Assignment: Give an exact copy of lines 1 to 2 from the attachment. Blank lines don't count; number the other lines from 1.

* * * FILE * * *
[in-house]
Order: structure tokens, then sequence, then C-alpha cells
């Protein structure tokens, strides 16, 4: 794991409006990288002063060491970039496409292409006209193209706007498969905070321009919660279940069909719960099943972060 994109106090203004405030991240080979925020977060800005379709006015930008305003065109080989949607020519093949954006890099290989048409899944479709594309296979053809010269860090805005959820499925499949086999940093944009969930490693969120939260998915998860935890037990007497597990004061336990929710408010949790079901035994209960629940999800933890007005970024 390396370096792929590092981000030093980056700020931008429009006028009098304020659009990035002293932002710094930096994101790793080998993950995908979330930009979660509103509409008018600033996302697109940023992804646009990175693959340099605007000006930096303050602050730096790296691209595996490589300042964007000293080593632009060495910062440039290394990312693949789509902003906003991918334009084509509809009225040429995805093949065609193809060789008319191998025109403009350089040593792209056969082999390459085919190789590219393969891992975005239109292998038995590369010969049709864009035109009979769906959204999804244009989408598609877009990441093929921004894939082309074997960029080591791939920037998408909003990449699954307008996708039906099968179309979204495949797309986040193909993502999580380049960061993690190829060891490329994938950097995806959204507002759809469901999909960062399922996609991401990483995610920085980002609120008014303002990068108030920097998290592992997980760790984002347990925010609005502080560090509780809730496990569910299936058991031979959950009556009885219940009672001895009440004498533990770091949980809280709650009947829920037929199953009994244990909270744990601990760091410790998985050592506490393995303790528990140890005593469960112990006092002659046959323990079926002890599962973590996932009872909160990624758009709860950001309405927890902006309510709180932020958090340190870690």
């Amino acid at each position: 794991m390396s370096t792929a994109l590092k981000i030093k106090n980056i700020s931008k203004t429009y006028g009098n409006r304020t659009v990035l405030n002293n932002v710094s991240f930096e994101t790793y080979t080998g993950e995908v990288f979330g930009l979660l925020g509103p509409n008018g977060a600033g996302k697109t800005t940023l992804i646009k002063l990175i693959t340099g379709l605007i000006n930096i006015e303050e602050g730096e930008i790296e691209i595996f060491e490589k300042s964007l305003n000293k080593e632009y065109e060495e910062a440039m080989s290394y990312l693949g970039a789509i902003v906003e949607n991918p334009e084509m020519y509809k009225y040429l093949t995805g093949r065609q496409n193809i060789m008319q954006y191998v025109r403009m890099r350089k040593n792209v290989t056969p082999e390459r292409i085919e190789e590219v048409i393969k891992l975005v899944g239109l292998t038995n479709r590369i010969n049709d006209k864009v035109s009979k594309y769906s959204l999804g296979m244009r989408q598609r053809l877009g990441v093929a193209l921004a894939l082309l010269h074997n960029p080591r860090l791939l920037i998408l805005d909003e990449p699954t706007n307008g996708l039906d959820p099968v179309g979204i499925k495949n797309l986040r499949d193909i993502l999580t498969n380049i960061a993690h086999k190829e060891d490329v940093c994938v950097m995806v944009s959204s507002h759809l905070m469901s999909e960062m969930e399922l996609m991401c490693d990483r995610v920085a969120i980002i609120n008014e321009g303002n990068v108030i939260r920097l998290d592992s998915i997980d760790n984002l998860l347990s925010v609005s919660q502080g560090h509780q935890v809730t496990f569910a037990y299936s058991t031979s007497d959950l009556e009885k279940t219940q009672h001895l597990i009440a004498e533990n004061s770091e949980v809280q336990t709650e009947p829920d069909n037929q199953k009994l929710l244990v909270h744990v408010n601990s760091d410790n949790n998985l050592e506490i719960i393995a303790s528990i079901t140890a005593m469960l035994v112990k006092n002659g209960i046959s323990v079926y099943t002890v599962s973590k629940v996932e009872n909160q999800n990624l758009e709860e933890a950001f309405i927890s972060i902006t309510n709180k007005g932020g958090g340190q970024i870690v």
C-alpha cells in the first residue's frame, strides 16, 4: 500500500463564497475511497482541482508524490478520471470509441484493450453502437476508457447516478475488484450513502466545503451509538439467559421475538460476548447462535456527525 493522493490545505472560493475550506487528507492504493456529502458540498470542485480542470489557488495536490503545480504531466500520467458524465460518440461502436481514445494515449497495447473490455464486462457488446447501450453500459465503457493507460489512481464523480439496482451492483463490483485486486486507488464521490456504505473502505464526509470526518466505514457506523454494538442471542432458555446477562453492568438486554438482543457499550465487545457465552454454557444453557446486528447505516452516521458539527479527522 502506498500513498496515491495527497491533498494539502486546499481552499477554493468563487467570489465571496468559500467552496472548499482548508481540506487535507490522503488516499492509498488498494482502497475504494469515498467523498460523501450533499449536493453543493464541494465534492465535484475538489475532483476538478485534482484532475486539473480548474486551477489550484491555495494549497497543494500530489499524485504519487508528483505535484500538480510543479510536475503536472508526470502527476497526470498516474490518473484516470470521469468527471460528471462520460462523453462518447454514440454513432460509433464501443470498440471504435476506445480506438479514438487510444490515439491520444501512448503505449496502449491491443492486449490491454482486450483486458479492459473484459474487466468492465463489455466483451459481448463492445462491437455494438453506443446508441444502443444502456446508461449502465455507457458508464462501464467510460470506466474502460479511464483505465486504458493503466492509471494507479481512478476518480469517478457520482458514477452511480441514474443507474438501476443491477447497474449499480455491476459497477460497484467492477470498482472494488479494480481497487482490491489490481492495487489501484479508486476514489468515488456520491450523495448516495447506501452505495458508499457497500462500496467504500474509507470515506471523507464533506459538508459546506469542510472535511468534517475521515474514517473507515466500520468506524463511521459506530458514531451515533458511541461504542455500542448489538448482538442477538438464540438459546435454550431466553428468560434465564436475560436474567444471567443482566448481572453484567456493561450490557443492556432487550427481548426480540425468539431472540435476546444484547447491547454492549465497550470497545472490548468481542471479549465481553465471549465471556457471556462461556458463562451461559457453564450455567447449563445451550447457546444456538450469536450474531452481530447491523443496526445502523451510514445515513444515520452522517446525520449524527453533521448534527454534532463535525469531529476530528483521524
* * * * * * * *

[in-house]
Order: structure tokens, then sequence, then C-alpha cells